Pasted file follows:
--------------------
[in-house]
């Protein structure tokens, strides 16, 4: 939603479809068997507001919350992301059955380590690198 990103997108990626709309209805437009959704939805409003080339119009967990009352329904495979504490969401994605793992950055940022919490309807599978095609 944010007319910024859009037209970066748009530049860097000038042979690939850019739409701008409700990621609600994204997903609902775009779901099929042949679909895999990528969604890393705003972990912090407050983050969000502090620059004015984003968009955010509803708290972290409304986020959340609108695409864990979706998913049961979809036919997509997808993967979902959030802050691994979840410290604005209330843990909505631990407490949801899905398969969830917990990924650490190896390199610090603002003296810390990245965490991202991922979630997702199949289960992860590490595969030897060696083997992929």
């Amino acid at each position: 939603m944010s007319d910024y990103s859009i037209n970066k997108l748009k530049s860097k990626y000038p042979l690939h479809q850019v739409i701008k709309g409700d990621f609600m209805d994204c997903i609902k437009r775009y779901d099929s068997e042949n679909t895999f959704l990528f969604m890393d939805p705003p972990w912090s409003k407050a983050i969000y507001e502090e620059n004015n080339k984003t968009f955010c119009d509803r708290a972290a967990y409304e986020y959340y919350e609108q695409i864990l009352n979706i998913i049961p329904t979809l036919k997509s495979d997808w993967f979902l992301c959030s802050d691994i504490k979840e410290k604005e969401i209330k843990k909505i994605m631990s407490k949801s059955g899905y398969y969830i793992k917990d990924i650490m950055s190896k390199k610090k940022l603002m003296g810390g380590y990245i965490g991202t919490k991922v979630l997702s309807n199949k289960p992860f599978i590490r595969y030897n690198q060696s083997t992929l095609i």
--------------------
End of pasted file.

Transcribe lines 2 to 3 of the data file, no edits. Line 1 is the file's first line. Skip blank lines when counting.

């Protein structure tokens, strides 16, 4: 939603479809068997507001919350992301059955380590690198 990103997108990626709309209805437009959704939805409003080339119009967990009352329904495979504490969401994605793992950055940022919490309807599978095609 944010007319910024859009037209970066748009530049860097000038042979690939850019739409701008409700990621609600994204997903609902775009779901099929042949679909895999990528969604890393705003972990912090407050983050969000502090620059004015984003968009955010509803708290972290409304986020959340609108695409864990979706998913049961979809036919997509997808993967979902959030802050691994979840410290604005209330843990909505631990407490949801899905398969969830917990990924650490190896390199610090603002003296810390990245965490991202991922979630997702199949289960992860590490595969030897060696083997992929």
């Amino acid at each position: 939603m944010s007319d910024y990103s859009i037209n970066k997108l748009k530049s860097k990626y000038p042979l690939h479809q850019v739409i701008k709309g409700d990621f609600m209805d994204c997903i609902k437009r775009y779901d099929s068997e042949n679909t895999f959704l990528f969604m890393d939805p705003p972990w912090s409003k407050a983050i969000y507001e502090e620059n004015n080339k984003t968009f955010c119009d509803r708290a972290a967990y409304e986020y959340y919350e609108q695409i864990l009352n979706i998913i049961p329904t979809l036919k997509s495979d997808w993967f979902l992301c959030s802050d691994i504490k979840e410290k604005e969401i209330k843990k909505i994605m631990s407490k949801s059955g899905y398969y969830i793992k917990d990924i650490m950055s190896k390199k610090k940022l603002m003296g810390g380590y990245i965490g991202t919490k991922v979630l997702s309807n199949k289960p992860f599978i590490r595969y030897n690198q060696s083997t992929l095609i």